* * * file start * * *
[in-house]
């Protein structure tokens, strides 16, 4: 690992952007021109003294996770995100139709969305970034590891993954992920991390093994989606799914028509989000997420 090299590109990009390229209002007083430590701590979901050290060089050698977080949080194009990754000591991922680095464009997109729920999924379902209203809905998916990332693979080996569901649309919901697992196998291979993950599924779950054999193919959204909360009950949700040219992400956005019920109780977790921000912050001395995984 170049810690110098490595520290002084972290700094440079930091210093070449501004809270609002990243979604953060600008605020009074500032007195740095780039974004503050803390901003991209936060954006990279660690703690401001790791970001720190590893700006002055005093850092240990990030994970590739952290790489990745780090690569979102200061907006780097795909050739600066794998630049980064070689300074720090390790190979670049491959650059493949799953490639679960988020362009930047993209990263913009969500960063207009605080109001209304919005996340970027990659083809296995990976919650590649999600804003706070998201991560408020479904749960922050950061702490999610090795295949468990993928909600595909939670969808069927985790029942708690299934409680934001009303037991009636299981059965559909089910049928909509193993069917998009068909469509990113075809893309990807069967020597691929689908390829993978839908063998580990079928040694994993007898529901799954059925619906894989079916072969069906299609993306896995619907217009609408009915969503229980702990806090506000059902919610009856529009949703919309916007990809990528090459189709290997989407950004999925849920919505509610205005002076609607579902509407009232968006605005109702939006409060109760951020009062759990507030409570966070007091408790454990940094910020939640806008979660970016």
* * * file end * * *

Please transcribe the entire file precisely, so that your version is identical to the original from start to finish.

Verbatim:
[in-house]
């Protein structure tokens, strides 16, 4: 690992952007021109003294996770995100139709969305970034590891993954992920991390093994989606799914028509989000997420 090299590109990009390229209002007083430590701590979901050290060089050698977080949080194009990754000591991922680095464009997109729920999924379902209203809905998916990332693979080996569901649309919901697992196998291979993950599924779950054999193919959204909360009950949700040219992400956005019920109780977790921000912050001395995984 170049810690110098490595520290002084972290700094440079930091210093070449501004809270609002990243979604953060600008605020009074500032007195740095780039974004503050803390901003991209936060954006990279660690703690401001790791970001720190590893700006002055005093850092240990990030994970590739952290790489990745780090690569979102200061907006780097795909050739600066794998630049980064070689300074720090390790190979670049491959650059493949799953490639679960988020362009930047993209990263913009969500960063207009605080109001209304919005996340970027990659083809296995990976919650590649999600804003706070998201991560408020479904749960922050950061702490999610090795295949468990993928909600595909939670969808069927985790029942708690299934409680934001009303037991009636299981059965559909089910049928909509193993069917998009068909469509990113075809893309990807069967020597691929689908390829993978839908063998580990079928040694994993007898529901799954059925619906894989079916072969069906299609993306896995619907217009609408009915969503229980702990806090506000059902919610009856529009949703919309916007990809990528090459189709290997989407950004999925849920919505509610205005002076609607579902509407009232968006605005109702939006409060109760951020009062759990507030409570966070007091408790454990940094910020939640806008979660970016």